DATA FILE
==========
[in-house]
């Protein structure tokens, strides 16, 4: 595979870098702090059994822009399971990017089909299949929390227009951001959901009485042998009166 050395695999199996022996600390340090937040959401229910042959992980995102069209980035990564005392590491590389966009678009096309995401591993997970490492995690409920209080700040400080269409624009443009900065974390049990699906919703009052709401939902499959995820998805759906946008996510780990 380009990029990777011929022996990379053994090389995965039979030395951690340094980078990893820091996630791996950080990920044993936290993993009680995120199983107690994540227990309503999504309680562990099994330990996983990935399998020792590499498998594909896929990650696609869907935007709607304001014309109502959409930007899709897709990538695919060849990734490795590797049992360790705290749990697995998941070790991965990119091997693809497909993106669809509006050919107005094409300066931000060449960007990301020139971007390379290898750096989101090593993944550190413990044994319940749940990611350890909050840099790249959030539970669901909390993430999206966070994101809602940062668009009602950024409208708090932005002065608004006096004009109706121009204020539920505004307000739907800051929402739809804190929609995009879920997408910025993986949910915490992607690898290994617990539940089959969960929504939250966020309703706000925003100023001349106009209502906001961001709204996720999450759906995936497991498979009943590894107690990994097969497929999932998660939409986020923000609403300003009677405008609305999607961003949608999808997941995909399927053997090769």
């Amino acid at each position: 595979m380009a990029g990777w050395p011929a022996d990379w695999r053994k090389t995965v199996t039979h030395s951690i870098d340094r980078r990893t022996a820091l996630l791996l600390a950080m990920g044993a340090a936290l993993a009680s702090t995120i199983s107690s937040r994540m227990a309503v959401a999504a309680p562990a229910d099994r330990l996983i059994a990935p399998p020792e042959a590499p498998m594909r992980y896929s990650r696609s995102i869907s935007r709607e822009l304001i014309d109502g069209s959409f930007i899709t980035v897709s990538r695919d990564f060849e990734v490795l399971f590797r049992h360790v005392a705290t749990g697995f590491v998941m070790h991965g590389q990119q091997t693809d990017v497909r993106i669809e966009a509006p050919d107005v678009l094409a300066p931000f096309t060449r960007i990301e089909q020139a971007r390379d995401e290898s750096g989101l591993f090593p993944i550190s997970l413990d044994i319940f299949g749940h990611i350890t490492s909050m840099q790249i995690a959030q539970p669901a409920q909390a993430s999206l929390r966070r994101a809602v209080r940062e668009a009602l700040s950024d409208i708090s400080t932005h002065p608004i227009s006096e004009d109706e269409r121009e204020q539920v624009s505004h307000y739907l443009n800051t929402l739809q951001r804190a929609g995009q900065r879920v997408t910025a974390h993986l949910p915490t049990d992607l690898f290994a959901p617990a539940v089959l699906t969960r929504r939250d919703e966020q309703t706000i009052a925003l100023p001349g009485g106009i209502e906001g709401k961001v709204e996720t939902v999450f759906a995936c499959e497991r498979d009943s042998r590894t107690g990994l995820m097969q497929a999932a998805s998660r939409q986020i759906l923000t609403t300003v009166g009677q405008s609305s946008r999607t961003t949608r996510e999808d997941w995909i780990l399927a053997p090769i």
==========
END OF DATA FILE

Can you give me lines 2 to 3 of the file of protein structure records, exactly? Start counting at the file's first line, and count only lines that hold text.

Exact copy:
């Protein structure tokens, strides 16, 4: 595979870098702090059994822009399971990017089909299949929390227009951001959901009485042998009166 050395695999199996022996600390340090937040959401229910042959992980995102069209980035990564005392590491590389966009678009096309995401591993997970490492995690409920209080700040400080269409624009443009900065974390049990699906919703009052709401939902499959995820998805759906946008996510780990 380009990029990777011929022996990379053994090389995965039979030395951690340094980078990893820091996630791996950080990920044993936290993993009680995120199983107690994540227990309503999504309680562990099994330990996983990935399998020792590499498998594909896929990650696609869907935007709607304001014309109502959409930007899709897709990538695919060849990734490795590797049992360790705290749990697995998941070790991965990119091997693809497909993106669809509006050919107005094409300066931000060449960007990301020139971007390379290898750096989101090593993944550190413990044994319940749940990611350890909050840099790249959030539970669901909390993430999206966070994101809602940062668009009602950024409208708090932005002065608004006096004009109706121009204020539920505004307000739907800051929402739809804190929609995009879920997408910025993986949910915490992607690898290994617990539940089959969960929504939250966020309703706000925003100023001349106009209502906001961001709204996720999450759906995936497991498979009943590894107690990994097969497929999932998660939409986020923000609403300003009677405008609305999607961003949608999808997941995909399927053997090769």
């Amino acid at each position: 595979m380009a990029g990777w050395p011929a022996d990379w695999r053994k090389t995965v199996t039979h030395s951690i870098d340094r980078r990893t022996a820091l996630l791996l600390a950080m990920g044993a340090a936290l993993a009680s702090t995120i199983s107690s937040r994540m227990a309503v959401a999504a309680p562990a229910d099994r330990l996983i059994a990935p399998p020792e042959a590499p498998m594909r992980y896929s990650r696609s995102i869907s935007r709607e822009l304001i014309d109502g069209s959409f930007i899709t980035v897709s990538r695919d990564f060849e990734v490795l399971f590797r049992h360790v005392a705290t749990g697995f590491v998941m070790h991965g590389q990119q091997t693809d990017v497909r993106i669809e966009a509006p050919d107005v678009l094409a300066p931000f096309t060449r960007i990301e089909q020139a971007r390379d995401e290898s750096g989101l591993f090593p993944i550190s997970l413990d044994i319940f299949g749940h990611i350890t490492s909050m840099q790249i995690a959030q539970p669901a409920q909390a993430s999206l929390r966070r994101a809602v209080r940062e668009a009602l700040s950024d409208i708090s400080t932005h002065p608004i227009s006096e004009d109706e269409r121009e204020q539920v624009s505004h307000y739907l443009n800051t929402l739809q951001r804190a929609g995009q900065r879920v997408t910025a974390h993986l949910p915490t049990d992607l690898f290994a959901p617990a539940v089959l699906t969960r929504r939250d919703e966020q309703t706000i009052a925003l100023p001349g009485g106009i209502e906001g709401k961001v709204e996720t939902v999450f759906a995936c499959e497991r498979d009943s042998r590894t107690g990994l995820m097969q497929a999932a998805s998660r939409q986020i759906l923000t609403t300003v009166g009677q405008s609305s946008r999607t961003t949608r996510e999808d997941w995909i780990l399927a053997p090769i």